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discussion, than any other of his plays. At the same time, it has always excited a great degree of interest, and, as it ever has been, is now highly popular with the British public: and As You LIKE IT, a comedy of the highest general interest, is, as we conceive, the most elegant of our author's compositions of this class.
This is all that it has been thought necessary to state with respect to the principle of the work. Of the work itself, we have only to say, that the materials for the whole have been long collected; and that more than the half of that whole has been worked up with as much care as the parts now presented to the public, without the least regard to what the play was, or distinction as to the degree of its merit or popularity. As to the order in which the plays are to be printed, as well as in the division of acts and scenes, it is our purpose, consulting the convenience and habits of our readers, to follow the current edition, that of Johnson and Steevens, by Reed; as is done in the present specimen.
Licentious and conjectural emendation has not been confined merely to our author's text. His name has, without
sufficient warrant, and against the use and evidence of his own age, and a century and a half afterwards, been barbarously corrupted. As he published it, it was uniformly Shakespeare; and in his Sonnets, printed seven, or eight years before his death, it is given with a hyphen, Shake-speare, not only in the title, but in the running line at the head of every leaf throughout the book. It is so also published in the address of one of the copies of commendatory verses, prefixed to the folios. As he published it, all his contemporaries printed it: and such printing, with a pronunciation correspondent with the spelling, descended to the middle of the last century. It is only then upon his subscriptions to his will and a mortgage deed, fac-similes of which are given in Reed's edition, that the modern alteration of his name to Shakspeare is founded. But as in one out of these, four signatures the last syllable of his
name is abbreviated, and in two others spelt by abbreviation differently from what is on all hands admitted to be the proper spelling of his name, it is not easy to conceive why his having, solely in these instances, spelt the first syllable also differently, should be taken as a decisive proof that his name was not there also abbreviated, and was other than he had himself in print given it, and the whole world besides had for many generations supposed it to be, and had so printed and pronounced it. For these reasons, and others to be another day set forth more in detail, we have continued the old reading of his time, and call our author Shakespeare.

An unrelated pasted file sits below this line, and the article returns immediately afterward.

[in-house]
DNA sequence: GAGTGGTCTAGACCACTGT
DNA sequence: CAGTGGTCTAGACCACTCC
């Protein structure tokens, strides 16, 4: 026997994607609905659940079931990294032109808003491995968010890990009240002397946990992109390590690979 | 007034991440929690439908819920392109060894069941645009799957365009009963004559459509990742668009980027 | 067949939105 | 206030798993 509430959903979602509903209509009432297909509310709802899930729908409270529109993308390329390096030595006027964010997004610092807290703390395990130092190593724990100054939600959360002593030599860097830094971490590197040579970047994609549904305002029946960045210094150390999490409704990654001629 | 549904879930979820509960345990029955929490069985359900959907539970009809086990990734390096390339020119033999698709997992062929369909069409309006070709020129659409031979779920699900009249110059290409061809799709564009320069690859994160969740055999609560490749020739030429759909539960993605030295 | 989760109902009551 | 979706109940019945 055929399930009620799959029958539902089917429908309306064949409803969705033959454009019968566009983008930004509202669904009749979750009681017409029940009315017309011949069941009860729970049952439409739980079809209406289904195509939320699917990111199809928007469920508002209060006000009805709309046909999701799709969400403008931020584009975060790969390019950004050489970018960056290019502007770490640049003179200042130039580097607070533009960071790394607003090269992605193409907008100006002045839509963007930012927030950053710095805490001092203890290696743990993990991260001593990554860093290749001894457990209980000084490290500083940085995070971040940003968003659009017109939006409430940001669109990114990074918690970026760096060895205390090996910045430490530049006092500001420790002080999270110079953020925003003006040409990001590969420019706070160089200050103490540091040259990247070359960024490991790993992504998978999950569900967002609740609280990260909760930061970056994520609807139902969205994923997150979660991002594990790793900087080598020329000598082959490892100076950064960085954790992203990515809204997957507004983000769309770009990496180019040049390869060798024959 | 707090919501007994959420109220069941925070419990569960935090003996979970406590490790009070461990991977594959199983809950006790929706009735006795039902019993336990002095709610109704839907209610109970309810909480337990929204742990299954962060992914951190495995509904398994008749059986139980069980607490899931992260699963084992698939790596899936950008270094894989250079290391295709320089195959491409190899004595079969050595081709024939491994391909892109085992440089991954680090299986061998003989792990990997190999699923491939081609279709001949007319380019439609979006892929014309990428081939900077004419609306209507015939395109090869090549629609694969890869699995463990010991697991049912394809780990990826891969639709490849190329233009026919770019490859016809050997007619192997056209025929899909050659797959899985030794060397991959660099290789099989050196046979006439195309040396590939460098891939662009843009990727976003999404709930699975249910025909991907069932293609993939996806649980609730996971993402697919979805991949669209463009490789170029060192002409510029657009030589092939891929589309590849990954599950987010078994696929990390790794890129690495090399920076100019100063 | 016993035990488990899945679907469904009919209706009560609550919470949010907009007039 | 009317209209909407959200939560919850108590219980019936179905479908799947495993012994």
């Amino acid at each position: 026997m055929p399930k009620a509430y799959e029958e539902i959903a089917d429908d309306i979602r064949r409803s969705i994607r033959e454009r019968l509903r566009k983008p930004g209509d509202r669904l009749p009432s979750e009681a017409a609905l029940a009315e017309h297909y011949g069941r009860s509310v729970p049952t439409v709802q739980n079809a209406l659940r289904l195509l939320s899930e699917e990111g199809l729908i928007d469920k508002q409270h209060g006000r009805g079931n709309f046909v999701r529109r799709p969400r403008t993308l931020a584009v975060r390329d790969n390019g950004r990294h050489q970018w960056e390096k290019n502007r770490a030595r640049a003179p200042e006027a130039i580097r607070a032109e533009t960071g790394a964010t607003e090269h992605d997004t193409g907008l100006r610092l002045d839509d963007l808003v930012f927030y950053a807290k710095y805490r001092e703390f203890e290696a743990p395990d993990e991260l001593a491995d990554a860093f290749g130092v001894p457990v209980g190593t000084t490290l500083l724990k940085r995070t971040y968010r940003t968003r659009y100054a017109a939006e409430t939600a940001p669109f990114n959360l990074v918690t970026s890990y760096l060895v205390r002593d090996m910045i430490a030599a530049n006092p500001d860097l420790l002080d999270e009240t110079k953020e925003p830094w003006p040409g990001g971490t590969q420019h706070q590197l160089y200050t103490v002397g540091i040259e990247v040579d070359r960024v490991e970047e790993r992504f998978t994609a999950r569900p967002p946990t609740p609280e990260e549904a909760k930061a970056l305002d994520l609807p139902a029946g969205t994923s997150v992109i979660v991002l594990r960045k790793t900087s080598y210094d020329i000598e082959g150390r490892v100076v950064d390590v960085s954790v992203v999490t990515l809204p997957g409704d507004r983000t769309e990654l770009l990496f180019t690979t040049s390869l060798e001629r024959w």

The letters 0. C. or old copies, in the margin, always signify the quartos and folios of 1623; and generally, but not necessarily, that of 1632.
The additions from the quartos are put within brackets.
ADDENDA ET CORRIGENDA.
P. 34. P. 40. P. 49.
P. 4. « When he the ambitious.” « He" should be within brackets, being restored from the quartos. P. 13. “ Seem to me.” So the quartos.
“ Seemes” the folios. P. 23. “ From this time.” So the quartos.
« For" &c. the folios. Note b. after exercised" add,“ See, greenly."
P. 25, b. The passage beginning “ This heavy headed,” and ending “ to his own scandal," should be included in brackets, as taken from the quartos.
P. 30, l. 1. Opposite “ porcupine" insert in the margin“ porpentine" 0. c.
Ib. “With traiterous gifts." So the quartos. The folios read “ hath traiterous gifts," and omit the parenthesis that follows.
“Whirling," quartos, is “ hurling" in the folios.
“So he does indeed” the quartos read; “ has” the folios.
NOTES ON HAMLET. P. 6. n. 10. After “commentators," add, “ who have laboured the point.”
P. 13, n. 30. For “ in the sense,” read “ not in the sense;" and after “author's works," omit “where."
P. 35, n. 98. Add, “ We however find this to have been the language of the day. J. Heywood says of Mars and Venus :
“ The tel-tale sunne straight to the smith discovers
Britaines Troy.fo. 1609, p. 109." P. 123. n. 30. For “the Promptuar. parvulor." read “two works.”
P. 128. n. 44. For “ See II H. IV. Falst. &c.” read, “But Mr. Ritson says, the Cornish chough is pronounced by the natives chow; and though the word is not spelt here, as it is in I H. IV. Falst. II. 2. chuff, it may yet, from its association with wealth, be much doubted whether it has, in either instance, any relation to that bird."
AS YOU LIKE IT. TEXT. . P. 60. For “ South-sea-off discovery," read, “ South-sea of.”